Exploring the composition and evolution of the dark Universe – one of the greatest mysteries of the cosmos – is the ambitious task of the European Space Agency’s (ESA) Euclid satellite, launched into space last July.
Italy plays a leading role in the ESA mission – named in honour of the great Greek mathematician and philosopher who revolutionized the measurement of space – through the Italian Space Agency (ASI), the National Institute for Astrophysics (INAF) and the National Institute for Nuclear Physics (INFN), involving over two hundred Italian scientists from INAF, INFN and the universities of Bologna, Ferrara, Genoa, Milan, Roma Tre, Trieste, SISSA and CISAS.
The ESA satellite hosts a 1.2-metre-diameter reflecting telescope and two scientific instruments, the Visible Instrument (VIS) and the Near Infrared Spectrometer Photometer (NISP). Thanks to its advanced technology, Euclid will create the largest, most accurate 3D map of the Universe by observing billions of galaxies out to 10 billion light-years, across more than a third of the sky. This map will help understand how the Universe has expanded and how its large-scale structure has evolved over cosmic history, providing information about the role of gravity and the nature of dark energy and dark matter.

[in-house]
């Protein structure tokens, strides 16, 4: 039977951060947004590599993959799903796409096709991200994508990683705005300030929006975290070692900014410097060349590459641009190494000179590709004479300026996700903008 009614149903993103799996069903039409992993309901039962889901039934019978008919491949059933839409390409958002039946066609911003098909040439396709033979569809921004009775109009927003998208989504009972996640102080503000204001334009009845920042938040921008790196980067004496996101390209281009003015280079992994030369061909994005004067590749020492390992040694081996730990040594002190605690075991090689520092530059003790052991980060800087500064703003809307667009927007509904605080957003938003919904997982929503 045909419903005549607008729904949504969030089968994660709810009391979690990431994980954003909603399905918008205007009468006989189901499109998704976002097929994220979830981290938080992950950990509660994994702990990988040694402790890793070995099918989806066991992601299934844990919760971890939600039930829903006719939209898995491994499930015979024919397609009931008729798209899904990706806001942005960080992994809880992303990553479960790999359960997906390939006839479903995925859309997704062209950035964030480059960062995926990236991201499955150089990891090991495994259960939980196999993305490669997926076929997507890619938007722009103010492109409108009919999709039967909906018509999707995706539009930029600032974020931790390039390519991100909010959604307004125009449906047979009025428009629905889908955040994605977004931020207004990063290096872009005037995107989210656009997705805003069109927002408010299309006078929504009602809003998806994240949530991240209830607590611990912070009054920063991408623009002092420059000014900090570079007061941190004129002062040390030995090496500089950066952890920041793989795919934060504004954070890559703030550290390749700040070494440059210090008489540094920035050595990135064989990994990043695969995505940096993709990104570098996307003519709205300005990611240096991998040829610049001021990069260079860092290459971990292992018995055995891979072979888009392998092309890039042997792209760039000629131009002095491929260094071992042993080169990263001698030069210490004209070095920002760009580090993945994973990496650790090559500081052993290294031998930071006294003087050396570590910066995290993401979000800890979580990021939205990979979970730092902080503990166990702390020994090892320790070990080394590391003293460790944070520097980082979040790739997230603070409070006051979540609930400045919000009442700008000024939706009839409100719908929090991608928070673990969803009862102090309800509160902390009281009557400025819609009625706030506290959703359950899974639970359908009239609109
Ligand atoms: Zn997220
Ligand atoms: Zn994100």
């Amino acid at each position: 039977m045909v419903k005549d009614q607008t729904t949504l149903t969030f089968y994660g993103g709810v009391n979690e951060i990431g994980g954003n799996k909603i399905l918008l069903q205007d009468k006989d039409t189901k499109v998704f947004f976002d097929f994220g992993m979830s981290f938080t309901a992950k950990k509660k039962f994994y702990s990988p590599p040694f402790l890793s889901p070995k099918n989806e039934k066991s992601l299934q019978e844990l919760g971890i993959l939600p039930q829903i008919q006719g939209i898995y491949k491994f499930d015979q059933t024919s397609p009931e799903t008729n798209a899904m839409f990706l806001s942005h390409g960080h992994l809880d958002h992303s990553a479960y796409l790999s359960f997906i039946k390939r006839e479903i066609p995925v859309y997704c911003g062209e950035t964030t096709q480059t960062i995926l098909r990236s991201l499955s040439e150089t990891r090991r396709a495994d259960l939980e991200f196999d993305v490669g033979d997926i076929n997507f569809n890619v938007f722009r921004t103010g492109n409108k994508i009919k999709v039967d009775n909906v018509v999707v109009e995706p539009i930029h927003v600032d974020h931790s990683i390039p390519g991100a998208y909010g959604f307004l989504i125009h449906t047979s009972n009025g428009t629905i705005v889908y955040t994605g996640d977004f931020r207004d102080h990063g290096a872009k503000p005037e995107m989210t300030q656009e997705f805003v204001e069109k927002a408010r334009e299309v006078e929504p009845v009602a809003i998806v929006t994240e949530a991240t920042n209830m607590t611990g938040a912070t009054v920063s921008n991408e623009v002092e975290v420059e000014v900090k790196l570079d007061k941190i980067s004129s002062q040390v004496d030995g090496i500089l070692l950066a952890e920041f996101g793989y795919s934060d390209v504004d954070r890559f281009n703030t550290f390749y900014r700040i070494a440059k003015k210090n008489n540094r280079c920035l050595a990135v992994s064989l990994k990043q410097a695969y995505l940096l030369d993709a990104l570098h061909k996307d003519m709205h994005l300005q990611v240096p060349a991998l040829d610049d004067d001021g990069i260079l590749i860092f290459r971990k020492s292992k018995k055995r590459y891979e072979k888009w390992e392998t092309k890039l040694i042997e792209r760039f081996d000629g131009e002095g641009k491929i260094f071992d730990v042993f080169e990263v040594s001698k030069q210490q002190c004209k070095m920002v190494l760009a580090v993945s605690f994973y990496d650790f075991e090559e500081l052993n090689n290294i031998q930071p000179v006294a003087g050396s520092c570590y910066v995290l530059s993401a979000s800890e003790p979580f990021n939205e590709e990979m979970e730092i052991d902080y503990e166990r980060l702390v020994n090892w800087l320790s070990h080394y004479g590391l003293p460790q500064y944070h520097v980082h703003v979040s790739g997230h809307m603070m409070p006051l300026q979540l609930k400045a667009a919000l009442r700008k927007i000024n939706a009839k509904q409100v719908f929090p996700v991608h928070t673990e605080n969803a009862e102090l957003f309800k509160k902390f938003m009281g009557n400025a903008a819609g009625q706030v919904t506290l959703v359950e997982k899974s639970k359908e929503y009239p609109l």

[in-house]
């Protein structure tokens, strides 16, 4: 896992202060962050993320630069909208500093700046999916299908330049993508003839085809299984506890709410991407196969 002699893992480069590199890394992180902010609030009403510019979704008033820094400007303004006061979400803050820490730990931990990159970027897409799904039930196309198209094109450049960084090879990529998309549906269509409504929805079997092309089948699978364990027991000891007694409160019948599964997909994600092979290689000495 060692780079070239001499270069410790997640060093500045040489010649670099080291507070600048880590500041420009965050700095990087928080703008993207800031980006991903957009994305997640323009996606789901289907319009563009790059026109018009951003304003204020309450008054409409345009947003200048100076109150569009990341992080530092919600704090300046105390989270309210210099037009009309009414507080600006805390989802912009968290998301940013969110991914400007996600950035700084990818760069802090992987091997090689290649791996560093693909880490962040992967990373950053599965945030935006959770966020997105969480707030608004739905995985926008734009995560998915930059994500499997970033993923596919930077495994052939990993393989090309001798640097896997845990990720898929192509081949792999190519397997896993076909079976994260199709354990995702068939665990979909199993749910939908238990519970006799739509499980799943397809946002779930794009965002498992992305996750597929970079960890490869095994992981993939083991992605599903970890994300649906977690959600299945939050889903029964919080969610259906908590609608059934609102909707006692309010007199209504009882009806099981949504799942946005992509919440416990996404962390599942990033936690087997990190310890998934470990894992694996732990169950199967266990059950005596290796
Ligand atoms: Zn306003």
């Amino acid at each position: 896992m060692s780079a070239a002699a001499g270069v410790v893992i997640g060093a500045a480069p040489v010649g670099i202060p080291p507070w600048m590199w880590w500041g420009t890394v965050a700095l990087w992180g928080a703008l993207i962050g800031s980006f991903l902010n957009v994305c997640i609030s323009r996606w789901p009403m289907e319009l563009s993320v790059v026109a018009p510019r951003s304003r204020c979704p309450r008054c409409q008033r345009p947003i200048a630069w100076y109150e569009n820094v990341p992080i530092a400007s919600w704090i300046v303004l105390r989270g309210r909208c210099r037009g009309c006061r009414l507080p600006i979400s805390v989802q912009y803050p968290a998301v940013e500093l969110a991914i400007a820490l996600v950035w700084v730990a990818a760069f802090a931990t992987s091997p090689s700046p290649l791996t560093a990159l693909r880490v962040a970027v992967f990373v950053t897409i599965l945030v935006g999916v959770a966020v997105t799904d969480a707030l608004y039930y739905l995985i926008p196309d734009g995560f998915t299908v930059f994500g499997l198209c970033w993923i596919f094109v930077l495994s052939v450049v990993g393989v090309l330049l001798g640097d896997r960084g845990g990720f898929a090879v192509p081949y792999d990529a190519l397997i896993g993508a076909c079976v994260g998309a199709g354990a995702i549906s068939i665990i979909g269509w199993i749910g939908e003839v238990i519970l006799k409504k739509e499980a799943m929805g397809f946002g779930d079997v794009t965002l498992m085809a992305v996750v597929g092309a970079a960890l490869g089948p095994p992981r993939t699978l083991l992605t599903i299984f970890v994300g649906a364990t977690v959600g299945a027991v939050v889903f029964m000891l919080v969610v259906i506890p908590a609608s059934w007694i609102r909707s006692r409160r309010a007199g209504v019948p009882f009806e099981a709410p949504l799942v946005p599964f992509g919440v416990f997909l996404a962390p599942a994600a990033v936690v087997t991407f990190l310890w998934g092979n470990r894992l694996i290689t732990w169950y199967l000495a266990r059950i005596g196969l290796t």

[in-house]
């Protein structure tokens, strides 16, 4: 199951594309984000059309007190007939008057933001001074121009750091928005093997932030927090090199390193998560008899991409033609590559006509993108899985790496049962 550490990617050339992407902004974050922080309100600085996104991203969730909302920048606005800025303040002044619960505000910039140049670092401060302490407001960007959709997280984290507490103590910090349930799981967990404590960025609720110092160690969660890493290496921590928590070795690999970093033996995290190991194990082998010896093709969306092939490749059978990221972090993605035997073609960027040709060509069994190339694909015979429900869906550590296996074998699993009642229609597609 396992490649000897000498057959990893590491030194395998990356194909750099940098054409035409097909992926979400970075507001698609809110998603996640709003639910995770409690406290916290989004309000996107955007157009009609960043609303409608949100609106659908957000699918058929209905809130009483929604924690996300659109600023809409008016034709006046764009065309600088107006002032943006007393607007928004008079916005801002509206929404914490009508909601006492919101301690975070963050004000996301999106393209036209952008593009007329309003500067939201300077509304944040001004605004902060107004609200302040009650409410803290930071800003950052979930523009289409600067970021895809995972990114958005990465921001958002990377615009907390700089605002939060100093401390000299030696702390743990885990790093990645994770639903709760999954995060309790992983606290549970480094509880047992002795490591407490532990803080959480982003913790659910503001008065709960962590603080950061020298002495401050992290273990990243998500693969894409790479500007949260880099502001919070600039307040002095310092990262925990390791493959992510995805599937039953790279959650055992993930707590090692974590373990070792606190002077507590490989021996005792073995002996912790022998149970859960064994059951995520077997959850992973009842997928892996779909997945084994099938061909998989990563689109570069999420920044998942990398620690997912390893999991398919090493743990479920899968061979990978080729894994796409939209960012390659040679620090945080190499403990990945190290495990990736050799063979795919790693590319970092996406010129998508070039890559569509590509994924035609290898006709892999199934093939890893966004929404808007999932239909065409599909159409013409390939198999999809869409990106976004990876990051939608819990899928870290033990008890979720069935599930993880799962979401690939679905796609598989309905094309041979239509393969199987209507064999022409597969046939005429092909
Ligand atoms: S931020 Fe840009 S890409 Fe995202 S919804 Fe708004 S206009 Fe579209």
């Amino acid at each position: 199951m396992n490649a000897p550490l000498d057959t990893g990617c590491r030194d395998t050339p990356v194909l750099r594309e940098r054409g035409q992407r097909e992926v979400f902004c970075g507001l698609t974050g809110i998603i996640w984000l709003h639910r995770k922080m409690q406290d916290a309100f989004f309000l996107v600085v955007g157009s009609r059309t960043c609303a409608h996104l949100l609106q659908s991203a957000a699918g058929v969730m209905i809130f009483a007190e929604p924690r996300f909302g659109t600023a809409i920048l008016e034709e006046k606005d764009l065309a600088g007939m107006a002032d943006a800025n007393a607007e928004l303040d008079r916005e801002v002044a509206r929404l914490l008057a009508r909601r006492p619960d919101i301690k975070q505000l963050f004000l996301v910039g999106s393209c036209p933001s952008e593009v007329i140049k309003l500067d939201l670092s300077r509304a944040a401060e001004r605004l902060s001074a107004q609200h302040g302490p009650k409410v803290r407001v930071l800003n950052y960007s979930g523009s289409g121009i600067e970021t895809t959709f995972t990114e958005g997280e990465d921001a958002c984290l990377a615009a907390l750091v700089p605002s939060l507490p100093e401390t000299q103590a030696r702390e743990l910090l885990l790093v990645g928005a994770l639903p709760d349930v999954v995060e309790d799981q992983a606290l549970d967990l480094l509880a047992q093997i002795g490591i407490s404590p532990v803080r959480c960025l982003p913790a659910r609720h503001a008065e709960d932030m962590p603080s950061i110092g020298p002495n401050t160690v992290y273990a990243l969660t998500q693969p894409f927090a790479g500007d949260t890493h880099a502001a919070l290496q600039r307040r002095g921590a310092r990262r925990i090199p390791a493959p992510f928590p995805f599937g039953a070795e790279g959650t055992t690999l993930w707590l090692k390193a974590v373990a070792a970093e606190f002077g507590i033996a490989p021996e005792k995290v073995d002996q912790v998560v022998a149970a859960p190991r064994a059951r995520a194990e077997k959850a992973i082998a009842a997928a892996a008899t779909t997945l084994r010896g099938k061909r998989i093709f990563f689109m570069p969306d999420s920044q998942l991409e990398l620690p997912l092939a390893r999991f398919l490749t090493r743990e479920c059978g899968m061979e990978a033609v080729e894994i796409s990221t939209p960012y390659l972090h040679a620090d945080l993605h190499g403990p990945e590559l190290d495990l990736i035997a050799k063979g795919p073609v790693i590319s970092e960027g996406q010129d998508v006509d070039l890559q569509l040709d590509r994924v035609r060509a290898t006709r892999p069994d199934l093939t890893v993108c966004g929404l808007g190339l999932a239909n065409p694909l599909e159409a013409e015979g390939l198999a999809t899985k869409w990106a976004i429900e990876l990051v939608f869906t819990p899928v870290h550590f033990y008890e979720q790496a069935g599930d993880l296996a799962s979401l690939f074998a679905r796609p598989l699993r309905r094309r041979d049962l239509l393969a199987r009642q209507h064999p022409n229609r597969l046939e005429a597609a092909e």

“The Euclid mission ushers in a new era in cosmology,” said Marco Tavani, President of the National Institute for Astrophysics. “It is unsettling to think that 95% of our Universe continues to elude us, despite the enormous breakthroughs that have been made over the past decades in understanding the cosmos. What is the mysterious dark matter which holds all cosmic structures together and is about five times more abundant than visible matter? And what about dark energy, even more elusive, which drives the current accelerated expansion of the cosmos? These are the fascinating questions that Euclid, an incredible European space mission, in which Italy is one of the key participants, will address. Our country is responsible for about a quarter of all the effort required to build and operate the satellite and to exploit the mission’s scientific results,” the INAF president concluded.